As the WNBA continues to prove its superiority worldwide, it also continues to show that it is one of the most competitive to reach. According to a 2018 NCAA report, less than one percent of women make it to the WNBA. The level of competition, home and abroad, for 144 roster spots across 12 teams makes this an exciting time for the league and its fans. But players at smaller schools will consistently find it more difficult to make the giant leap up to the pros, especially those from historically black colleges and universities (HBCU).

The historic 2002 WNBA Draft that saw Swin Cash and Sue Bird drafted out of Connecticut was the last time we saw significant representation of HBCU players on the draft board: Howard’s Andrea Gardner, the 27th pick by the Utah Starzz; North Carolina Central’s Amba Kongolo, the 56th pick by the Phoenix Mercury; and Southern’s Jacklyn Winfield, the 59th pick by the Starzz.

Gardner is the highest-drafted HBCU product to play in the WNBA. Kongolo was the first player from the CIAA ever drafted into the league. And Winfield was the first player to be drafted into the WNBA out of the SWAC. But the excitement of draft night gave way to WNBA realities. Winfield was waived after averaging 1.5 points and 6.3 minutes in three preseason games. Kongolo doesn’t appear to have competed with the Mercury. And after being let go by the Starzz after her rookie season, Gardner tried out for other teams but ultimately landed overseas.

She later had brief stints with the Seattle Storm and San Antonio Silver Stars before finishing in 2008 at her old stomping ground, D.C., with the Washington Mystics.

Are there any players at HBCUs in 2020 who could defy the same odds Gardner did? Ciani Cryor out of the SWAC and Chelsea Mitchell from the MEAC could catch the eyes of league scouts this draft season.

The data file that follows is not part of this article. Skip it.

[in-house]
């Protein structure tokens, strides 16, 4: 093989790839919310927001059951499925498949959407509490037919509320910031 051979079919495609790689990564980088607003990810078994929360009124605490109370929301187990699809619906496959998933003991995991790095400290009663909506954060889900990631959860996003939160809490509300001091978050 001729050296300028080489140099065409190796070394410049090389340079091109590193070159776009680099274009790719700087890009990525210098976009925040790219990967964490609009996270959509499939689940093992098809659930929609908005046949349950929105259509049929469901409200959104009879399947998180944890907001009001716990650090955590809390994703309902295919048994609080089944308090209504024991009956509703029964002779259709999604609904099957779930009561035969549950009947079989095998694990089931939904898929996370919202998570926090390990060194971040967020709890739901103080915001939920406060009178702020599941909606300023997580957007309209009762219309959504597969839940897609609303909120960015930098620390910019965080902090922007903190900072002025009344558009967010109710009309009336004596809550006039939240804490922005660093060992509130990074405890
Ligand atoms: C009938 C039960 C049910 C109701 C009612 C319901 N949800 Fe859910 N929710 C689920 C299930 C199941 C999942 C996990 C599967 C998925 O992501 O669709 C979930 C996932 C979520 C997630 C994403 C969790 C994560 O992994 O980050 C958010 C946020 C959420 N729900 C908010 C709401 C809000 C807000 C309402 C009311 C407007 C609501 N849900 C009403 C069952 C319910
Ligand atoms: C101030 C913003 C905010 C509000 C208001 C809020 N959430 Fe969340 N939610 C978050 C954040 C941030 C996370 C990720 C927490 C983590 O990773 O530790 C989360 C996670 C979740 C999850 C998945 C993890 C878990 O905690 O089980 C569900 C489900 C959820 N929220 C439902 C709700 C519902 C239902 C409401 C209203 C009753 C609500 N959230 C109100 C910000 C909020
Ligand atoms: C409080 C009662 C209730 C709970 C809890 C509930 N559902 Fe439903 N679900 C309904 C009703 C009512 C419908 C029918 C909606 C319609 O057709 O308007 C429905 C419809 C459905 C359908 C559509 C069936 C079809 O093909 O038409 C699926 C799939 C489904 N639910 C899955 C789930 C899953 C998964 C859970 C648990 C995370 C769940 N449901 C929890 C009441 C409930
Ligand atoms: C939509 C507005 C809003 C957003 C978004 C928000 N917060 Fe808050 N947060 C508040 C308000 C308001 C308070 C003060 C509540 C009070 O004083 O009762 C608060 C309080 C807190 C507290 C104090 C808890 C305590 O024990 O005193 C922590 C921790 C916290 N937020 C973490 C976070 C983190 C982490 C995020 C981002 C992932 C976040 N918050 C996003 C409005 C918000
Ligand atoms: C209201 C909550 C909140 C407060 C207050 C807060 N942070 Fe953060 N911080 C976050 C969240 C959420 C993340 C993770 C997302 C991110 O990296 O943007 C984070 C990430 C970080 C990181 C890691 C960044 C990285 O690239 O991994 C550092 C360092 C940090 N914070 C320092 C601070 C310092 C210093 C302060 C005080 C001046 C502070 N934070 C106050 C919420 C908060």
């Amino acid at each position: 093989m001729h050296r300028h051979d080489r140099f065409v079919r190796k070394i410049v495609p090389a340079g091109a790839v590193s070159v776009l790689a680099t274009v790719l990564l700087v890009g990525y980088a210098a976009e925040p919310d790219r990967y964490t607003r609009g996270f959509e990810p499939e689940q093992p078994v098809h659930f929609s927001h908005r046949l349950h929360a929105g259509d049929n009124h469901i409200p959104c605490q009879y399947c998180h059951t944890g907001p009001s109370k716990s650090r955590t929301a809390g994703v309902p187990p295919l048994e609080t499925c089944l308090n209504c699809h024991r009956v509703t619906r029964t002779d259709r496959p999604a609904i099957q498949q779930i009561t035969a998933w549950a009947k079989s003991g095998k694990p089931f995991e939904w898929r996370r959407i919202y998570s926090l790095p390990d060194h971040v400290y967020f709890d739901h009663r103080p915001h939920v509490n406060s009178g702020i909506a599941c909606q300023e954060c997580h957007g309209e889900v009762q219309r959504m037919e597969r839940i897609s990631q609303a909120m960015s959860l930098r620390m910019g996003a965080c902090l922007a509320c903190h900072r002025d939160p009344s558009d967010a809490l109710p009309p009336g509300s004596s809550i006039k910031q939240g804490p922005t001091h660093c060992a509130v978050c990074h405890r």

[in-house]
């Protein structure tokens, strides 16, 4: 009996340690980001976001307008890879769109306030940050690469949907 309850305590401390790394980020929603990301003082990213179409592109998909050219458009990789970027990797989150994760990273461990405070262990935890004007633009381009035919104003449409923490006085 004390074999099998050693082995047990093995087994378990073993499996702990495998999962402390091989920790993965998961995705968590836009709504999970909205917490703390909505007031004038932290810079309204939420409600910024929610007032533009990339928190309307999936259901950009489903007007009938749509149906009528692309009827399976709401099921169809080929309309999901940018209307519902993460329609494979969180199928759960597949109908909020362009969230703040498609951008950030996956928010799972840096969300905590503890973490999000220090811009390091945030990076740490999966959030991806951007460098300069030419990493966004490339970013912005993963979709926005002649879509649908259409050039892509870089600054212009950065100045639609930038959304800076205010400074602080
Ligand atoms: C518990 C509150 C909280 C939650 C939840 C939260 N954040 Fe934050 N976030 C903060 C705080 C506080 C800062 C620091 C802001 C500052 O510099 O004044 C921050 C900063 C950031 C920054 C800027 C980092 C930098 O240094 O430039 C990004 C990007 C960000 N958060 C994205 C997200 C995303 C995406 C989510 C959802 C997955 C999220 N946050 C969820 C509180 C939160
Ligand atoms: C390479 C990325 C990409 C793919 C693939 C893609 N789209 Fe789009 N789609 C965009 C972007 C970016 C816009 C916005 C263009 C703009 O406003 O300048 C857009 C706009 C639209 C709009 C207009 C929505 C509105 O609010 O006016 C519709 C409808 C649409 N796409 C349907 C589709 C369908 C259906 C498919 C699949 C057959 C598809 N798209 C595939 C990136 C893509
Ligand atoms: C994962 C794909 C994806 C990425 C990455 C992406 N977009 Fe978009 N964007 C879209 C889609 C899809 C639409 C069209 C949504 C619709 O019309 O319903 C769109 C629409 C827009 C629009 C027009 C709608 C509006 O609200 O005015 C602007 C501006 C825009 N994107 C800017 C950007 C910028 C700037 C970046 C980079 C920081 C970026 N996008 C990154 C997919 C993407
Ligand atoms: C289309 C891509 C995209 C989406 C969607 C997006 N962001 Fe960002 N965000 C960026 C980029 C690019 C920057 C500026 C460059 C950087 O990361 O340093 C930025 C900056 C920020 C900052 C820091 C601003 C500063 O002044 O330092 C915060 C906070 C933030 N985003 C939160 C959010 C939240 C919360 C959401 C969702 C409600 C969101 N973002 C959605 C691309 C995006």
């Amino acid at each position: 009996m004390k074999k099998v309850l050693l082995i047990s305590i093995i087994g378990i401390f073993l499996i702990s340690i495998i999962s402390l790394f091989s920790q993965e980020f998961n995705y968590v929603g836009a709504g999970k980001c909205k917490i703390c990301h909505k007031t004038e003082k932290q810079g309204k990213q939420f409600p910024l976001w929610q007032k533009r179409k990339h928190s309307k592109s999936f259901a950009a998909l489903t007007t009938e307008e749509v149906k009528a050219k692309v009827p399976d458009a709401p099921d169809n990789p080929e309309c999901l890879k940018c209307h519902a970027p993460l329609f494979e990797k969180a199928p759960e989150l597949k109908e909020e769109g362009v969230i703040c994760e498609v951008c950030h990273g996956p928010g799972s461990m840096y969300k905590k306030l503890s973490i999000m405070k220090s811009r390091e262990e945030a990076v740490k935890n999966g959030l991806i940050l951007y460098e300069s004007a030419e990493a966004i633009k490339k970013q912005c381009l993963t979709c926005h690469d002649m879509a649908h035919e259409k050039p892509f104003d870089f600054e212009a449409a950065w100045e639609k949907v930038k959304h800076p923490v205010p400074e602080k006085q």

Texas Southern’s Ciani Cryor has been making a name for herself this season in the SWAC. By now, you’ve probably seen the fight between Alabama State and Texas Southern women’s basketball teams. Texas Southern’s short-lived victory, 81-54, included five suspended players. One of those players was Rutgers graduate transfer, Cryor. The 5-foot-5 guard leads the conference in scoring with 17.7 points and 6.8 assists per game, and she is in the top five in field-goal percentage. Cryor’s height puts her at a disadvantage but she averaged 16.7 points per game during the team’s non-conference schedule. She’s currently shooting at 42 percent.

Meanwhile, her teammate, Niya Mitchell, is one of the top 10 rebounders in Division l, averaging 11.9 rebounds per game.

Morgan State’s 5-9 guard Chelsea Mitchell is one of the top HBCU scorers and rebounders, averaging 14.8 points and 9.4 rebounds points per game. During non-conference she averaged 11 points and 8.2 rebounds per game. Mitchell can make a name for herself in March.

The path won’t be easy for either player but there are some ways players from smaller programs could get a fair shot at turning pro in the future. One way would be to reinstate the WNBA combine, which last was held in 2008 in Tampa, the site of that year’s Final Four, a few days before the draft. Players who are not on the national radar, otherwise, have limited opportunities to show their stuff.

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